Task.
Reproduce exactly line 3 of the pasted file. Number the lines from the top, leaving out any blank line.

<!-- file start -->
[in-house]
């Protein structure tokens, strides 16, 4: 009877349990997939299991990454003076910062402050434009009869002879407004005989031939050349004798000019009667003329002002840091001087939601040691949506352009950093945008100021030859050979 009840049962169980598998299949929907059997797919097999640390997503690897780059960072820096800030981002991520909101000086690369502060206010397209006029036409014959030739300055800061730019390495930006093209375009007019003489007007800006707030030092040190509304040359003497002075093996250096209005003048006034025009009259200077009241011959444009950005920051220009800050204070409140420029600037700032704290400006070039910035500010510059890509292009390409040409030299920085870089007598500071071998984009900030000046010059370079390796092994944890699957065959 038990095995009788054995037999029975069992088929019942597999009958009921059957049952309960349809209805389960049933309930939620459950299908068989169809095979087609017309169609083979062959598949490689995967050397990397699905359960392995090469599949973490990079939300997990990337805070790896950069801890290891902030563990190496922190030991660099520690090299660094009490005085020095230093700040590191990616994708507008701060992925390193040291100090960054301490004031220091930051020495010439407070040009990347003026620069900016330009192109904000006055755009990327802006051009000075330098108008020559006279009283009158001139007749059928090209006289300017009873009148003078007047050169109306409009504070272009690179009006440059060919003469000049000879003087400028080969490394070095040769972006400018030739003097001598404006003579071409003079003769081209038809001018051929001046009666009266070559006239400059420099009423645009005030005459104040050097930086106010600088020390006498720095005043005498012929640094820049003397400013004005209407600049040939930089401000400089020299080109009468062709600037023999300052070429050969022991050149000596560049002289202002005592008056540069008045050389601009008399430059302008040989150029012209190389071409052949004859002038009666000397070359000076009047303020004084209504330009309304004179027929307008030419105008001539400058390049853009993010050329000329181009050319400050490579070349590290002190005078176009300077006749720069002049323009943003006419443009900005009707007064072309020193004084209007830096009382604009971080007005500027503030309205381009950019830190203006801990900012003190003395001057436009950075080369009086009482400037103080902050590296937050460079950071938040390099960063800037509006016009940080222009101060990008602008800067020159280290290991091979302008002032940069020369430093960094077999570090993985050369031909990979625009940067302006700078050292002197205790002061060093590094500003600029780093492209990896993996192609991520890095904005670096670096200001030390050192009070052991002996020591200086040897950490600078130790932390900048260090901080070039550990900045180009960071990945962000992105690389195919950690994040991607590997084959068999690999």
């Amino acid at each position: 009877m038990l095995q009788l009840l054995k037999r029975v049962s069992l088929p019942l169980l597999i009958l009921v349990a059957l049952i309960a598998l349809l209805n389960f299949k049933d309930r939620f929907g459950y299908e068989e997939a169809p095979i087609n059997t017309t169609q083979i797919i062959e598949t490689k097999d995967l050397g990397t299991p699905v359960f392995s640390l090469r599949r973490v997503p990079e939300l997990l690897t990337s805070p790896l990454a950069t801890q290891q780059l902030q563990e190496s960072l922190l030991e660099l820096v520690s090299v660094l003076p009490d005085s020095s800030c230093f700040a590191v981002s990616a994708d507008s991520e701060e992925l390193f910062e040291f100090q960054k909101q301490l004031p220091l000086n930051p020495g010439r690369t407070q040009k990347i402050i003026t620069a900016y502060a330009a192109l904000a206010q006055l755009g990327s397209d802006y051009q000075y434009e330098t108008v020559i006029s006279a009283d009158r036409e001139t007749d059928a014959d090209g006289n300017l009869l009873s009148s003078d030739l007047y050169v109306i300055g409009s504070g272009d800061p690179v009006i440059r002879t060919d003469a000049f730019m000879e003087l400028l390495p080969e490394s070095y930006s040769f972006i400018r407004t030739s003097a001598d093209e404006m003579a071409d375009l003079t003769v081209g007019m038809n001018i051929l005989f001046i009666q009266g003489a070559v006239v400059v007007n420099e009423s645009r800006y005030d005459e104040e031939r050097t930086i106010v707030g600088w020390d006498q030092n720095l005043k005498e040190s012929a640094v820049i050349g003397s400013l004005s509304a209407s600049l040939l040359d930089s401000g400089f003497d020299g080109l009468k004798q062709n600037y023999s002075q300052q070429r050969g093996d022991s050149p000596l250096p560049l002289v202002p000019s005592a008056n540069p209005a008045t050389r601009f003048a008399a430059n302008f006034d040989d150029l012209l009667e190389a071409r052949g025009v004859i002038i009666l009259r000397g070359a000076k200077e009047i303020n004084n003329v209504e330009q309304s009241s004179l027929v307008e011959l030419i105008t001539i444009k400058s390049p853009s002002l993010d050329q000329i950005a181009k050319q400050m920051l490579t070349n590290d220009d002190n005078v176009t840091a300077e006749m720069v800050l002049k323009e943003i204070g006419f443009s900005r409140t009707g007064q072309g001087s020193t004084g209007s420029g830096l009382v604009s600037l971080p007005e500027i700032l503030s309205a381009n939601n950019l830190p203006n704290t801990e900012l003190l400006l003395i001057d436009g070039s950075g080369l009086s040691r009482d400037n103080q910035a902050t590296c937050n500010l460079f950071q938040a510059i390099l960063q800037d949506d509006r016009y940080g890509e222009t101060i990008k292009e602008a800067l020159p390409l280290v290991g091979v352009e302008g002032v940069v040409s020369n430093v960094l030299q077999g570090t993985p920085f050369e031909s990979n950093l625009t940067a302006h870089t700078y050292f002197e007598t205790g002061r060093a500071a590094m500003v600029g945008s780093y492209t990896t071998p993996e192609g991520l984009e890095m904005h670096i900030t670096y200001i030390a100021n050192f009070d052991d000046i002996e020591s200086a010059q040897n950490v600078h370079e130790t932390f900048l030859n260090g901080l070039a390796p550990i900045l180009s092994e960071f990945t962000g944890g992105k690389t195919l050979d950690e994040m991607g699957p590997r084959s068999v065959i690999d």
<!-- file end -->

């Amino acid at each position: 009877m038990l095995q009788l009840l054995k037999r029975v049962s069992l088929p019942l169980l597999i009958l009921v349990a059957l049952i309960a598998l349809l209805n389960f299949k049933d309930r939620f929907g459950y299908e068989e997939a169809p095979i087609n059997t017309t169609q083979i797919i062959e598949t490689k097999d995967l050397g990397t299991p699905v359960f392995s640390l090469r599949r973490v997503p990079e939300l997990l690897t990337s805070p790896l990454a950069t801890q290891q780059l902030q563990e190496s960072l922190l030991e660099l820096v520690s090299v660094l003076p009490d005085s020095s800030c230093f700040a590191v981002s990616a994708d507008s991520e701060e992925l390193f910062e040291f100090q960054k909101q301490l004031p220091l000086n930051p020495g010439r690369t407070q040009k990347i402050i003026t620069a900016y502060a330009a192109l904000a206010q006055l755009g990327s397209d802006y051009q000075y434009e330098t108008v020559i006029s006279a009283d009158r036409e001139t007749d059928a014959d090209g006289n300017l009869l009873s009148s003078d030739l007047y050169v109306i300055g409009s504070g272009d800061p690179v009006i440059r002879t060919d003469a000049f730019m000879e003087l400028l390495p080969e490394s070095y930006s040769f972006i400018r407004t030739s003097a001598d093209e404006m003579a071409d375009l003079t003769v081209g007019m038809n001018i051929l005989f001046i009666q009266g003489a070559v006239v400059v007007n420099e009423s645009r800006y005030d005459e104040e031939r050097t930086i106010v707030g600088w020390d006498q030092n720095l005043k005498e040190s012929a640094v820049i050349g003397s400013l004005s509304a209407s600049l040939l040359d930089s401000g400089f003497d020299g080109l009468k004798q062709n600037y023999s002075q300052q070429r050969g093996d022991s050149p000596l250096p560049l002289v202002p000019s005592a008056n540069p209005a008045t050389r601009f003048a008399a430059n302008f006034d040989d150029l012209l009667e190389a071409r052949g025009v004859i002038i009666l009259r000397g070359a000076k200077e009047i303020n004084n003329v209504e330009q309304s009241s004179l027929v307008e011959l030419i105008t001539i444009k400058s390049p853009s002002l993010d050329q000329i950005a181009k050319q400050m920051l490579t070349n590290d220009d002190n005078v176009t840091a300077e006749m720069v800050l002049k323009e943003i204070g006419f443009s900005r409140t009707g007064q072309g001087s020193t004084g209007s420029g830096l009382v604009s600037l971080p007005e500027i700032l503030s309205a381009n939601n950019l830190p203006n704290t801990e900012l003190l400006l003395i001057d436009g070039s950075g080369l009086s040691r009482d400037n103080q910035a902050t590296c937050n500010l460079f950071q938040a510059i390099l960063q800037d949506d509006r016009y940080g890509e222009t101060i990008k292009e602008a800067l020159p390409l280290v290991g091979v352009e302008g002032v940069v040409s020369n430093v960094l030299q077999g570090t993985p920085f050369e031909s990979n950093l625009t940067a302006h870089t700078y050292f002197e007598t205790g002061r060093a500071a590094m500003v600029g945008s780093y492209t990896t071998p993996e192609g991520l984009e890095m904005h670096i900030t670096y200001i030390a100021n050192f009070d052991d000046i002996e020591s200086a010059q040897n950490v600078h370079e130790t932390f900048l030859n260090g901080l070039a390796p550990i900045l180009s092994e960071f990945t962000g944890g992105k690389t195919l050979d950690e994040m991607g699957p590997r084959s068999v065959i690999d």